Getting lost: Grieving my loved one’s death during social distancing

April 13 2020


Lost really has two disparate meanings. Losing things is about the familiar falling away, getting lost is about the unfamiliar appearing. There are objects and people that disappear from your sight or knowledge or possession; you lose a bracelet, a friend, the key. You still know where you are. Everything is familiar except that there is one item less, one missing element. Or you get lost, in which case the world has become larger than your knowledge of it. Either way, there is a loss of control. Imagine yourself streaming through time shedding gloves, umbrellas, wrenches, books, friends, homes, names. This is what the view looks like if you take a rear-facing seat on the train. Looking forward you constantly acquire moments of arrival, moments of realization, moments of discovery. The wind blows your hair back and you are greeted by what you have never seen before. The material falls away in onrushing experience. It peels off like skin from a molting snake. Of course to forget the past is to lose the sense of loss that is also memory of an absent richness and a set of clues to navigate the present by; the art is not one of forgetting but letting go. And when everything else is gone, you can be rich in loss.”

- Rebecca Solnit, A Field Guide to Getting Lost and Freedom

We knew something big was up when my mom didn’t login for our 6pm family Easter dinner via zoom. As we waited for her to “join the meeting” there was a shared, but unspoken knowledge among the faces behind the screen. Upon waking earlier that Sunday morning both my brother and I had felt some kind of ‘shift’ happening in our worlds because without speaking to one another, we each emailed our Aunt and Uncle. Neither of us had ever emailed them before. I felt an urgency to connect that compelled me to my keyboard.

Our Uncle Brian had died.

It would be a few hours later that this embodied knowing would be confirmed by my mom through a late night phone call. My bigger than life uncle had died at home from cancer at 67 years old, tended to by my Aunt and mom (both retired nurses). The call lasted just a few minutes, feelings of grief truncated by the stark awareness between us that there would be no immediate gathering, no in person comfort and comforting, no shared storytelling (not everyone is digitally connected) to ignite favourite memories, no lingering over the plates of food dropped off by neighbors … having no access to these familiar death rituals for our tight knit Italian family (my mom’s side), still seems unfathomable.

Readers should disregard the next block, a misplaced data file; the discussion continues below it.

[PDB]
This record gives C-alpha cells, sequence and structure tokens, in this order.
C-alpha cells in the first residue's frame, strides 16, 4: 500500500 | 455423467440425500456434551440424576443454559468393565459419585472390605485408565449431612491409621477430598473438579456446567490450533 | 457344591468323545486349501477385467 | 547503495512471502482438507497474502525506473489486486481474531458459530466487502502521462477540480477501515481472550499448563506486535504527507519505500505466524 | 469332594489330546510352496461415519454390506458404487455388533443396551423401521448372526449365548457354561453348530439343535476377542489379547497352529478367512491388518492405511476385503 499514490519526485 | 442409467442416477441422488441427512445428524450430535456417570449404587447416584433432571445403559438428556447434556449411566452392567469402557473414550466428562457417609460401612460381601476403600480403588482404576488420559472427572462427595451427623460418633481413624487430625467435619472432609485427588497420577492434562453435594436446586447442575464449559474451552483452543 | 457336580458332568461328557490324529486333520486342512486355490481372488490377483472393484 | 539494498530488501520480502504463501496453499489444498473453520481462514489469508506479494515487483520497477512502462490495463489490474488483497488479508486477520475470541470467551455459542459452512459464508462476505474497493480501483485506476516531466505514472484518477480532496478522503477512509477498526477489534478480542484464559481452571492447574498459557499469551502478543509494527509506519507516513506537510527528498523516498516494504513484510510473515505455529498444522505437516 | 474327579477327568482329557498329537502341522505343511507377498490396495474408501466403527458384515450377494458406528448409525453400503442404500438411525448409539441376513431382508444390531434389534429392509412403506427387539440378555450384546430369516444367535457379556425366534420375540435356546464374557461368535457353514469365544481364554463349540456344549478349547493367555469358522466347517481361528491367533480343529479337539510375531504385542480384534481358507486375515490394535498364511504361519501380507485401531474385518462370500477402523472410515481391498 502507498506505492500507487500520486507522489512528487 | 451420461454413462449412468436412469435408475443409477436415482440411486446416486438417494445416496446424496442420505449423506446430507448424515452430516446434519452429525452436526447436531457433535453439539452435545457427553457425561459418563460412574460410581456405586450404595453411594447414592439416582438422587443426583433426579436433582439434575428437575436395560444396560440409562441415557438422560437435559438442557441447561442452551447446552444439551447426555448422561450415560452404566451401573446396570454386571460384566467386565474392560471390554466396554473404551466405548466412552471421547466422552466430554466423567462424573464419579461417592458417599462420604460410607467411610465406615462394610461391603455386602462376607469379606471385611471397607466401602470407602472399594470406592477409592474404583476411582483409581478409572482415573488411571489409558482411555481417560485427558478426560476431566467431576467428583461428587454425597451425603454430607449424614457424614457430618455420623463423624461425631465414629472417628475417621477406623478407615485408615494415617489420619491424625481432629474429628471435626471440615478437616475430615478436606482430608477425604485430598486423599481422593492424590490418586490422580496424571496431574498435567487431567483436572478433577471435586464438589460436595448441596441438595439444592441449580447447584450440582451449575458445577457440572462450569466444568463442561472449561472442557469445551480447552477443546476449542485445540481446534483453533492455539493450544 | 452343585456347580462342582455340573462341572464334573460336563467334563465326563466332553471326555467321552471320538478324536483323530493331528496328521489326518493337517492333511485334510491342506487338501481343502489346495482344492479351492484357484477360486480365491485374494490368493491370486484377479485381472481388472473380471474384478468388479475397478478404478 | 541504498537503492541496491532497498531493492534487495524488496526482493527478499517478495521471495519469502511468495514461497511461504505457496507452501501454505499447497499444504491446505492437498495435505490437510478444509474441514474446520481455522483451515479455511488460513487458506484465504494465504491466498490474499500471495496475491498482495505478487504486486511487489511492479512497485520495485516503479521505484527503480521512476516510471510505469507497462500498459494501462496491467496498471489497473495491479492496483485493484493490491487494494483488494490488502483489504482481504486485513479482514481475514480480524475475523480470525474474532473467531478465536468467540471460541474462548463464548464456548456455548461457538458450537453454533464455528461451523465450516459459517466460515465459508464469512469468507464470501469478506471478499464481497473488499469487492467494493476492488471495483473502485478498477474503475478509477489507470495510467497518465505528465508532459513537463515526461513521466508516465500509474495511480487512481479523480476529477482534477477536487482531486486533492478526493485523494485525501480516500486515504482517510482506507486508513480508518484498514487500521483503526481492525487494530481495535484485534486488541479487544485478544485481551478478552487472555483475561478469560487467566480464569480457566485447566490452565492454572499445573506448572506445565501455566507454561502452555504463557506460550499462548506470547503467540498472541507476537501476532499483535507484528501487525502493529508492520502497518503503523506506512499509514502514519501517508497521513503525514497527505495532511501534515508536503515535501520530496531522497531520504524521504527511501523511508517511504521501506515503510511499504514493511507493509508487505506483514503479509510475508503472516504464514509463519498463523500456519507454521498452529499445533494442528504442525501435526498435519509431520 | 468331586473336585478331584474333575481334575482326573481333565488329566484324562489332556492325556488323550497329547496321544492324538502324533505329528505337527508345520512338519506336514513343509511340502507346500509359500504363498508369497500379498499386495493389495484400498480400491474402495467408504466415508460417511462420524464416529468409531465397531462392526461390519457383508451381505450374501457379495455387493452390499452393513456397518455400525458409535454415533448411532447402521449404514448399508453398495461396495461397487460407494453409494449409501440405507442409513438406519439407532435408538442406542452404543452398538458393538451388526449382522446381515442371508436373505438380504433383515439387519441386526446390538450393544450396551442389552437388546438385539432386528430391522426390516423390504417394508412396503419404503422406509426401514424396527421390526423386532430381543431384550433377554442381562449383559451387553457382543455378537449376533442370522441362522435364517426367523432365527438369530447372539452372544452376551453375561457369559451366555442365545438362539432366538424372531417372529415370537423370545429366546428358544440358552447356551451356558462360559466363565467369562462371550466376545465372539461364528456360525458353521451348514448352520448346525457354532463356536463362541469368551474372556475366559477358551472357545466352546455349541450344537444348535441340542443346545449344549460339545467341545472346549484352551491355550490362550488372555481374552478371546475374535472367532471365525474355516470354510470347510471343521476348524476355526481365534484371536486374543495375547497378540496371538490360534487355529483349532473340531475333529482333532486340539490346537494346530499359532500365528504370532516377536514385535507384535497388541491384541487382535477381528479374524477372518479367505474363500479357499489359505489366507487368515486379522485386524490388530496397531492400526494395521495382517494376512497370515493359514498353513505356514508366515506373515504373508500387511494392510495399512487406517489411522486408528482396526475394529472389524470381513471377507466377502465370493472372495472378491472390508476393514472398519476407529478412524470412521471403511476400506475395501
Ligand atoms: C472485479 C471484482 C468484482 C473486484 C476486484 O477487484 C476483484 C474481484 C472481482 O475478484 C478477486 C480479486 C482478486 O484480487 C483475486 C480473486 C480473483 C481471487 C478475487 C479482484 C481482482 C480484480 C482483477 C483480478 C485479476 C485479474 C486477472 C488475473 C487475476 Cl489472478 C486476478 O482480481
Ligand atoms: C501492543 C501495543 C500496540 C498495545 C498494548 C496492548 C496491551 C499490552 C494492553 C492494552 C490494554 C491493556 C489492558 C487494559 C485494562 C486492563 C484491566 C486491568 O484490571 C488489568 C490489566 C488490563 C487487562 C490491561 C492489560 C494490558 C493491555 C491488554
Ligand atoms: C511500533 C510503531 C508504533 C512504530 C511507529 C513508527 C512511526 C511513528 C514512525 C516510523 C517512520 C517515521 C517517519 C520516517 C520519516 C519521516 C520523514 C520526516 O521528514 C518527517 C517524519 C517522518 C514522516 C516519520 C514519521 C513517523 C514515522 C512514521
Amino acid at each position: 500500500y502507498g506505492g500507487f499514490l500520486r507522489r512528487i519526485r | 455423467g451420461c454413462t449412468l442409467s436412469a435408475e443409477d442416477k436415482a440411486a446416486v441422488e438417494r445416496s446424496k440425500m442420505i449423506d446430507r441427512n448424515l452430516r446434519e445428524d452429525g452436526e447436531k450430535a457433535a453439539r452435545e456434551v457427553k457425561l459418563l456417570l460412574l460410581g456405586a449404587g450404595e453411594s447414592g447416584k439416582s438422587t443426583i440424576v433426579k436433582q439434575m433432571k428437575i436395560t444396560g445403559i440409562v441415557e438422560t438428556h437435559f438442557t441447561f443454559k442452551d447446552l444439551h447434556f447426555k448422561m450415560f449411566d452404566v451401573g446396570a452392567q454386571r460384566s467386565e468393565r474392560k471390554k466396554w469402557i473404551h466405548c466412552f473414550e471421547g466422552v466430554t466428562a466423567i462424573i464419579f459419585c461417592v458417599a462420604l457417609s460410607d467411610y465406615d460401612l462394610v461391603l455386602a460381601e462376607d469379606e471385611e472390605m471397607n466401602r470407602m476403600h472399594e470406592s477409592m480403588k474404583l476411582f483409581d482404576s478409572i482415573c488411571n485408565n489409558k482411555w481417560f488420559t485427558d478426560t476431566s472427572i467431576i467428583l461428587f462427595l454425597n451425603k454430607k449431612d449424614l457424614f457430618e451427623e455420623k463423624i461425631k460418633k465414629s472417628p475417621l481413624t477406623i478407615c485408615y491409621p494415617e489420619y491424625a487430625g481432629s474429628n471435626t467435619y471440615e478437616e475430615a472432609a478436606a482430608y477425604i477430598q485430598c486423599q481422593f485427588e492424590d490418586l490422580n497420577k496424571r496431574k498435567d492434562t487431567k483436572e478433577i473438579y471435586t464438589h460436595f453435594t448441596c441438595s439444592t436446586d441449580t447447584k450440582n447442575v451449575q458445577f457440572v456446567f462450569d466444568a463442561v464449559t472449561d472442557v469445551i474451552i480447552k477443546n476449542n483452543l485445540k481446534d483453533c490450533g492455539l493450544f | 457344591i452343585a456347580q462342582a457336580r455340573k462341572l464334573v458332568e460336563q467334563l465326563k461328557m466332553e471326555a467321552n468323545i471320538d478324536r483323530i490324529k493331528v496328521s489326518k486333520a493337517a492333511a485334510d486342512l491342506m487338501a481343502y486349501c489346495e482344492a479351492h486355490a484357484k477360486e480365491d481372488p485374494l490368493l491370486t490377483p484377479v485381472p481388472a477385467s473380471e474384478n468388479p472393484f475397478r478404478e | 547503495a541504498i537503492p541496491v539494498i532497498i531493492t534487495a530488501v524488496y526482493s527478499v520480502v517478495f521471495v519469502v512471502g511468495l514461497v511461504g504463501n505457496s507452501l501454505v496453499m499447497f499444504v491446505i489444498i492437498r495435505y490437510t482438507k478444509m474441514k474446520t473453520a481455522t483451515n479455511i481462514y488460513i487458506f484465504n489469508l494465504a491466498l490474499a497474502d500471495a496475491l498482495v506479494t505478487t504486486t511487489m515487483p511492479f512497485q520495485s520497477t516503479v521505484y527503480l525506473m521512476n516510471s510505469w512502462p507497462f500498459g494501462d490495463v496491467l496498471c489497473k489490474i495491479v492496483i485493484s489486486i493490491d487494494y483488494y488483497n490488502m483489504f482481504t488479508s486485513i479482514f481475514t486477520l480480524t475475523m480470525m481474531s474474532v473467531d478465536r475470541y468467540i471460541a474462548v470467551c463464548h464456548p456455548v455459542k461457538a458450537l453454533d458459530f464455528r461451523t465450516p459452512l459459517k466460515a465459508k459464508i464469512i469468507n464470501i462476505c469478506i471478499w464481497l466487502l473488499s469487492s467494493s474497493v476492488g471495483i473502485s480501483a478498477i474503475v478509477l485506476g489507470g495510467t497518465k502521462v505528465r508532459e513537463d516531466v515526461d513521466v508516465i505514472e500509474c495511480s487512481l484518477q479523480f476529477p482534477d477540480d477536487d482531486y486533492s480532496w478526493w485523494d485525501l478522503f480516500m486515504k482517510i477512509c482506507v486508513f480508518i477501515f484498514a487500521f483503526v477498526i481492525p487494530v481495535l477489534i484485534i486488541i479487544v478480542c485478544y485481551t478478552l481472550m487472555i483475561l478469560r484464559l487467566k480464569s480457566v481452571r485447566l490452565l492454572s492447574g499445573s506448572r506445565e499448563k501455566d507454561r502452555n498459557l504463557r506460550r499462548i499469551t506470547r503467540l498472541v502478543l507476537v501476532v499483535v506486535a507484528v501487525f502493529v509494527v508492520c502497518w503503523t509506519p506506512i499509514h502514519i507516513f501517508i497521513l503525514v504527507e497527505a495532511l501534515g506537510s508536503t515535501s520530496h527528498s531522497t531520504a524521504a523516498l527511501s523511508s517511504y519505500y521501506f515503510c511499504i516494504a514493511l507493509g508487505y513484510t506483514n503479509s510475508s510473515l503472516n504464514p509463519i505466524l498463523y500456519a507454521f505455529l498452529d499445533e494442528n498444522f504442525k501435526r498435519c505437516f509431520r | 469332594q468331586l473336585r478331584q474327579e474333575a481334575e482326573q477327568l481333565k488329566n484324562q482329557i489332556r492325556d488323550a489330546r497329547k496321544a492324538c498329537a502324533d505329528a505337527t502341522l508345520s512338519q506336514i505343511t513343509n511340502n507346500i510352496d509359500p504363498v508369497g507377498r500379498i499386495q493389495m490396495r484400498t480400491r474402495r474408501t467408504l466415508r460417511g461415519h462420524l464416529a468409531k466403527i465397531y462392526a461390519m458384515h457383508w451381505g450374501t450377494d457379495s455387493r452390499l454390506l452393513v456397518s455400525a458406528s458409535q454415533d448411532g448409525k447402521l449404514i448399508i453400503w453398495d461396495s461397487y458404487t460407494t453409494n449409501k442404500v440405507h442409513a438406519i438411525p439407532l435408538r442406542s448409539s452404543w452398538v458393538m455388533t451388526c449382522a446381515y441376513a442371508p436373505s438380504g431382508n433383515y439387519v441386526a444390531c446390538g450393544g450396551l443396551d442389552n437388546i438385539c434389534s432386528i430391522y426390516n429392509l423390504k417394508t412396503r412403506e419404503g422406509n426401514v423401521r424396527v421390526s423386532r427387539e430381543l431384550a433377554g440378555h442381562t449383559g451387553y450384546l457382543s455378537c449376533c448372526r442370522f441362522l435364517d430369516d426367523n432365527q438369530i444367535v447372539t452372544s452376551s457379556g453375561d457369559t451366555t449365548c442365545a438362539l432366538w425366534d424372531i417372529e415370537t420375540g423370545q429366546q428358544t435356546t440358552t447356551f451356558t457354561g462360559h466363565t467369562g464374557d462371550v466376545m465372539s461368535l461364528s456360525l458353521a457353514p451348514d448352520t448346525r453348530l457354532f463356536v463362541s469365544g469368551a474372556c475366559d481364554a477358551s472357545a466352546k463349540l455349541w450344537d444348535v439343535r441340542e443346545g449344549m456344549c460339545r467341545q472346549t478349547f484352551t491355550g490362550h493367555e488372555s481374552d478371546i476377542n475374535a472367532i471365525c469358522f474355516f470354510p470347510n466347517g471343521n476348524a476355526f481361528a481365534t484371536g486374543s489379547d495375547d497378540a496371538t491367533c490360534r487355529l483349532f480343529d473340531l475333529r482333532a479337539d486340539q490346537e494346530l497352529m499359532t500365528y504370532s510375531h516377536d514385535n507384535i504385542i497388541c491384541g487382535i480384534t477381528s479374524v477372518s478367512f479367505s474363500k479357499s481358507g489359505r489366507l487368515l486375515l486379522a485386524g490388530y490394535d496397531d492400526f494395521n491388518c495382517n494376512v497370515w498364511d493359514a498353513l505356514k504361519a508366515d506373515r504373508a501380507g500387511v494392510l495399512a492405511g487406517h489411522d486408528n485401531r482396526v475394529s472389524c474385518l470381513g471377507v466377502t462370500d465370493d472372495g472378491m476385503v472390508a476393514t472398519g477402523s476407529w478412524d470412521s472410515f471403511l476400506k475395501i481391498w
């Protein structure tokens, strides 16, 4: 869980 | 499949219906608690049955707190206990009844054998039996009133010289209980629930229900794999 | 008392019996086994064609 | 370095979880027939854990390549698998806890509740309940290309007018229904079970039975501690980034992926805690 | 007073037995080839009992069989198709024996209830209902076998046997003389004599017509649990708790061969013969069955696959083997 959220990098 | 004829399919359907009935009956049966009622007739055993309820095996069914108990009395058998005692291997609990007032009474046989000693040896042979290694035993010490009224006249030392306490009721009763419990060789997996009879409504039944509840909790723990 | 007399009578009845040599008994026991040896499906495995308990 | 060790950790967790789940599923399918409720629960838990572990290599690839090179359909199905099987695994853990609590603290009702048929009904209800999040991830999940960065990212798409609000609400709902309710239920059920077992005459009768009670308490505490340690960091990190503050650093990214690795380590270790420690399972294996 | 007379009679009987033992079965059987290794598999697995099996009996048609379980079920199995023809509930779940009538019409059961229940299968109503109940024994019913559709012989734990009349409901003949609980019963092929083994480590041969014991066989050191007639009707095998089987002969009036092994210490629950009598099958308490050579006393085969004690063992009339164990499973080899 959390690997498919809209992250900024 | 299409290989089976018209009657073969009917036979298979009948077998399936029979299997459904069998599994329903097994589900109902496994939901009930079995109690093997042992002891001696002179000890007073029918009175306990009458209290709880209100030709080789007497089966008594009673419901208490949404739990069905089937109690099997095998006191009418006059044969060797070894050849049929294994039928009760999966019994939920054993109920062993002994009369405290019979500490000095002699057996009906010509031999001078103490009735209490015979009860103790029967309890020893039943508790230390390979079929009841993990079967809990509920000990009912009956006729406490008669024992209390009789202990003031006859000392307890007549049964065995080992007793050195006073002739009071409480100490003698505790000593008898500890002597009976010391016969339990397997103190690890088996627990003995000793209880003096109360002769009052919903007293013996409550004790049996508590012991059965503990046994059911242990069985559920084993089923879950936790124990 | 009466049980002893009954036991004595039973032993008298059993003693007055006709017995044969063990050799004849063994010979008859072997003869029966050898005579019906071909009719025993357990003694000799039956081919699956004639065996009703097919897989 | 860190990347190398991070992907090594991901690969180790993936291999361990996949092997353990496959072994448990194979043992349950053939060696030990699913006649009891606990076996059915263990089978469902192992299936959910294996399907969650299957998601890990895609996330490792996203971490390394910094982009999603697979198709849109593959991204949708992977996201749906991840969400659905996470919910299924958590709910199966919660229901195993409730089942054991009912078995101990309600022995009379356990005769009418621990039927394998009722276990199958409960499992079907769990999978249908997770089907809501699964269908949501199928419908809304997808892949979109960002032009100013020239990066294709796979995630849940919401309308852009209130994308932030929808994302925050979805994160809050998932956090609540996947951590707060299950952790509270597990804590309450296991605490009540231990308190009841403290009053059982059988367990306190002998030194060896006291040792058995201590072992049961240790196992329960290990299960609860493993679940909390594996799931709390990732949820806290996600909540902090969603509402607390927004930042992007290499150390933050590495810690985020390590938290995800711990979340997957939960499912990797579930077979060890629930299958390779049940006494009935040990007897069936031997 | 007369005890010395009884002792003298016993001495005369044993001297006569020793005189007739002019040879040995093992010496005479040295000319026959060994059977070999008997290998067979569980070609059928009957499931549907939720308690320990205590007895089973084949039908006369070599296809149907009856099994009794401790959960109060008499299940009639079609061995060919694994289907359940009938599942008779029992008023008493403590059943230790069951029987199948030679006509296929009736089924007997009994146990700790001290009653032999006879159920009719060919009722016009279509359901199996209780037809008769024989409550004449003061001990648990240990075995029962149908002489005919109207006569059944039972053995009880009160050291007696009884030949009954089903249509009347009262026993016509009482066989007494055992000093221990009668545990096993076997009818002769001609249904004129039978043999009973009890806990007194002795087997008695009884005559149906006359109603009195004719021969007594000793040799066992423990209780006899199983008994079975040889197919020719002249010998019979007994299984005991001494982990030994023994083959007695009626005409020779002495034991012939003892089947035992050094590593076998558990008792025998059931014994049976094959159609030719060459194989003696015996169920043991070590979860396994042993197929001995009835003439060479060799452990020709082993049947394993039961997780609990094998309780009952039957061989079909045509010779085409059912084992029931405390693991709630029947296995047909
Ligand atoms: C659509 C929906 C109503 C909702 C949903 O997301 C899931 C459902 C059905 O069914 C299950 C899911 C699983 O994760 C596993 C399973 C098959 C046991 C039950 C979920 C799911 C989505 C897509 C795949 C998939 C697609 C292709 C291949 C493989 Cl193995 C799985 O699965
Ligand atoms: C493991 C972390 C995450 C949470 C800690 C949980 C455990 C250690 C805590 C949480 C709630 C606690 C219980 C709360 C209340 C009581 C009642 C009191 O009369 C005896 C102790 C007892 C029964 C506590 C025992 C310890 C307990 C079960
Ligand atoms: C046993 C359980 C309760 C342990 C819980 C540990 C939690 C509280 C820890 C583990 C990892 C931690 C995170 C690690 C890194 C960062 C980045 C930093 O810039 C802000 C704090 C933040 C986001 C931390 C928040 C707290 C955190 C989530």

It’s nuance to this nightmare of social distancing I didn’t understand until now, now that I am in it.

Sure, of course, yes … there will come a time when we will gather, we will celebrate his life that will be remembered by all who gather as FILLED with laughter, family, pranks, and hard work. And maybe his life doesn’t sound so remarkable, but that’s because if you didn’t know him, it wouldn’t be possible for words to do him justice.

​In a nutshell: he showed up.

He was all the more remarkable because he lost his only daughter Terrielynn to cancer in her 20s, and as a family we still grapple with life after her death. And yet when I was with my Uncle, Aunt and her surviving brother (and wife Barb and their gorgeous children), I was comforted by their laughter, their playfulness, and their dedication to family.

My goodness, he loved being a grandfather.

You saw the greatest, softest, patient and most inspired parts of him watching him as a grandfather. They taught our entire family what life through loss could look like – where pain and longing partnered joy and celebration. My own daughter Maya reminds me of her, and there are moments when I catch her off in the corner of my eye, and I feel Terrielynn here with me again.

Trauma at its very core is about rupture, dislocation and disorientation. There are particulars in how trauma ‘shows up’, and the wounding it can leave in its wake, depending on context (e.g. family violence, car accident, and yes a pandemic). Grieving the loss of a loved one during this pandemic has been outside my comprehension.